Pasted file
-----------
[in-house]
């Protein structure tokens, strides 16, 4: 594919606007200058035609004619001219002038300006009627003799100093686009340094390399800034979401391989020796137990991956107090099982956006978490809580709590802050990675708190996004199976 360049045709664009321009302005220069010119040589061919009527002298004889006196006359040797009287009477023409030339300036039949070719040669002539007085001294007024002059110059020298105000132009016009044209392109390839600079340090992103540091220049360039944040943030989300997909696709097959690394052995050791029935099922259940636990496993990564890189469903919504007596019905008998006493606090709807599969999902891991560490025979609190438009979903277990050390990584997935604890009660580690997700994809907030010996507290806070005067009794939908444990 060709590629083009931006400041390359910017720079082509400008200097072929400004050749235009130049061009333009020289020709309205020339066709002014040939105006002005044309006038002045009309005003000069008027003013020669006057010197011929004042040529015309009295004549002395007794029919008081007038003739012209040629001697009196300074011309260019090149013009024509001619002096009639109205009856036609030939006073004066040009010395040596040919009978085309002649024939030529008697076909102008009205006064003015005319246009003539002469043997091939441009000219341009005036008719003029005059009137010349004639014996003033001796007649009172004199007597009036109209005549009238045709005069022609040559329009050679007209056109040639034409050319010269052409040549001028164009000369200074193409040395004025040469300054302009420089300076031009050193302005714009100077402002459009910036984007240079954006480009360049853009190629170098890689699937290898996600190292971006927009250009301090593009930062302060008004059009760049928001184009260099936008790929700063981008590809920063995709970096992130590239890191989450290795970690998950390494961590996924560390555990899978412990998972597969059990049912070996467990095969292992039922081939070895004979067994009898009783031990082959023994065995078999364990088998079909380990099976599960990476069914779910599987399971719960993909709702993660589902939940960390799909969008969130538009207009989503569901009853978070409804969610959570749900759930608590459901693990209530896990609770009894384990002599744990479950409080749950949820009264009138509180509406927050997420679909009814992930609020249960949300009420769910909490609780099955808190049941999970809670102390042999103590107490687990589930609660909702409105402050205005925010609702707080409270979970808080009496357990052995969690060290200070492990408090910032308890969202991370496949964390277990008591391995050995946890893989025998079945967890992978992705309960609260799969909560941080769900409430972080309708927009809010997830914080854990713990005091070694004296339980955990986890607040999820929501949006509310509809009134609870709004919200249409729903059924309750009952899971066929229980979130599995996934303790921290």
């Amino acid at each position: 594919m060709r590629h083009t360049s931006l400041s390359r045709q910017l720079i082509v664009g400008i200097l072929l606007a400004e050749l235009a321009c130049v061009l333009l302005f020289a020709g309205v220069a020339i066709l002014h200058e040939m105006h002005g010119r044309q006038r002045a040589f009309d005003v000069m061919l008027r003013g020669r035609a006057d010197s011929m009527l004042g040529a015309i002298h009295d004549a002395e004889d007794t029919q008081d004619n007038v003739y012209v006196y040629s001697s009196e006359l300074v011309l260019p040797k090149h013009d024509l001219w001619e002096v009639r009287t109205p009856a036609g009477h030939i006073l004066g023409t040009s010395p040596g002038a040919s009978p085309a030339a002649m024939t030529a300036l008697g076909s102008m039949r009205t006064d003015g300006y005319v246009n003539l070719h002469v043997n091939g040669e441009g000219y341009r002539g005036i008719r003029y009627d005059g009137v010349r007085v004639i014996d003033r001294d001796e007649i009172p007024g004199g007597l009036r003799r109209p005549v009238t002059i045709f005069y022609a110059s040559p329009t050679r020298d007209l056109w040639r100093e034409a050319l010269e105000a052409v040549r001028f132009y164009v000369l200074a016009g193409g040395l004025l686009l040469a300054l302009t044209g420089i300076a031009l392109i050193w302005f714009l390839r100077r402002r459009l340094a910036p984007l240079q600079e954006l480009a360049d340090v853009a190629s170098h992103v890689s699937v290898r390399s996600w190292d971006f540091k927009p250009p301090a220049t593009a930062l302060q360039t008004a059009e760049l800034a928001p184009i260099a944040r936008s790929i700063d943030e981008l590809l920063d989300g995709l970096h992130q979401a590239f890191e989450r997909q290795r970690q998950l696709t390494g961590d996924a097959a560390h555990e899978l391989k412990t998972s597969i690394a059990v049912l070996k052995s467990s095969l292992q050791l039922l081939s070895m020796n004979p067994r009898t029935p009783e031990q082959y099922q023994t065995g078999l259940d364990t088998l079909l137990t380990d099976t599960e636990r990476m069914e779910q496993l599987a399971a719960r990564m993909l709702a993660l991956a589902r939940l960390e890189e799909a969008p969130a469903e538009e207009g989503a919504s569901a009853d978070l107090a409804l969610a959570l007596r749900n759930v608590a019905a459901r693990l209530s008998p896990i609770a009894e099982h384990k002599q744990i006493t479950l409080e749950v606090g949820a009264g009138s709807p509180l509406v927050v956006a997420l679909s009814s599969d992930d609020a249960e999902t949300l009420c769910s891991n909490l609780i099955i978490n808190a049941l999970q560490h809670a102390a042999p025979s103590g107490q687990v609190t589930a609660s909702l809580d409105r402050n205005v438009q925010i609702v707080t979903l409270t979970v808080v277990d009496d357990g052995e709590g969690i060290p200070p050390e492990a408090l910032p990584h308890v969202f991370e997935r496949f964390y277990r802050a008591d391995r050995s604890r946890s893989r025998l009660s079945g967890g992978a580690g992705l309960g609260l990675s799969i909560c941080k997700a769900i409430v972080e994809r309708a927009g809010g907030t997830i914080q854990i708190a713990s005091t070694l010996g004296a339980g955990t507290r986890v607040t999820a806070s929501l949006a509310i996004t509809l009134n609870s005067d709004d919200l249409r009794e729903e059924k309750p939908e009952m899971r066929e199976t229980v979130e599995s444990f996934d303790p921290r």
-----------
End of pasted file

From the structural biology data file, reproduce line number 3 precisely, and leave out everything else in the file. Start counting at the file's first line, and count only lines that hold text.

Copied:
């Amino acid at each position: 594919m060709r590629h083009t360049s931006l400041s390359r045709q910017l720079i082509v664009g400008i200097l072929l606007a400004e050749l235009a321009c130049v061009l333009l302005f020289a020709g309205v220069a020339i066709l002014h200058e040939m105006h002005g010119r044309q006038r002045a040589f009309d005003v000069m061919l008027r003013g020669r035609a006057d010197s011929m009527l004042g040529a015309i002298h009295d004549a002395e004889d007794t029919q008081d004619n007038v003739y012209v006196y040629s001697s009196e006359l300074v011309l260019p040797k090149h013009d024509l001219w001619e002096v009639r009287t109205p009856a036609g009477h030939i006073l004066g023409t040009s010395p040596g002038a040919s009978p085309a030339a002649m024939t030529a300036l008697g076909s102008m039949r009205t006064d003015g300006y005319v246009n003539l070719h002469v043997n091939g040669e441009g000219y341009r002539g005036i008719r003029y009627d005059g009137v010349r007085v004639i014996d003033r001294d001796e007649i009172p007024g004199g007597l009036r003799r109209p005549v009238t002059i045709f005069y022609a110059s040559p329009t050679r020298d007209l056109w040639r100093e034409a050319l010269e105000a052409v040549r001028f132009y164009v000369l200074a016009g193409g040395l004025l686009l040469a300054l302009t044209g420089i300076a031009l392109i050193w302005f714009l390839r100077r402002r459009l340094a910036p984007l240079q600079e954006l480009a360049d340090v853009a190629s170098h992103v890689s699937v290898r390399s996600w190292d971006f540091k927009p250009p301090a220049t593009a930062l302060q360039t008004a059009e760049l800034a928001p184009i260099a944040r936008s790929i700063d943030e981008l590809l920063d989300g995709l970096h992130q979401a590239f890191e989450r997909q290795r970690q998950l696709t390494g961590d996924a097959a560390h555990e899978l391989k412990t998972s597969i690394a059990v049912l070996k052995s467990s095969l292992q050791l039922l081939s070895m020796n004979p067994r009898t029935p009783e031990q082959y099922q023994t065995g078999l259940d364990t088998l079909l137990t380990d099976t599960e636990r990476m069914e779910q496993l599987a399971a719960r990564m993909l709702a993660l991956a589902r939940l960390e890189e799909a969008p969130a469903e538009e207009g989503a919504s569901a009853d978070l107090a409804l969610a959570l007596r749900n759930v608590a019905a459901r693990l209530s008998p896990i609770a009894e099982h384990k002599q744990i006493t479950l409080e749950v606090g949820a009264g009138s709807p509180l509406v927050v956006a997420l679909s009814s599969d992930d609020a249960e999902t949300l009420c769910s891991n909490l609780i099955i978490n808190a049941l999970q560490h809670a102390a042999p025979s103590g107490q687990v609190t589930a609660s909702l809580d409105r402050n205005v438009q925010i609702v707080t979903l409270t979970v808080v277990d009496d357990g052995e709590g969690i060290p200070p050390e492990a408090l910032p990584h308890v969202f991370e997935r496949f964390y277990r802050a008591d391995r050995s604890r946890s893989r025998l009660s079945g967890g992978a580690g992705l309960g609260l990675s799969i909560c941080k997700a769900i409430v972080e994809r309708a927009g809010g907030t997830i914080q854990i708190a713990s005091t070694l010996g004296a339980g955990t507290r986890v607040t999820a806070s929501l949006a509310i996004t509809l009134n609870s005067d709004d919200l249409r009794e729903e059924k309750p939908e009952m899971r066929e199976t229980v979130e599995s444990f996934d303790p921290r």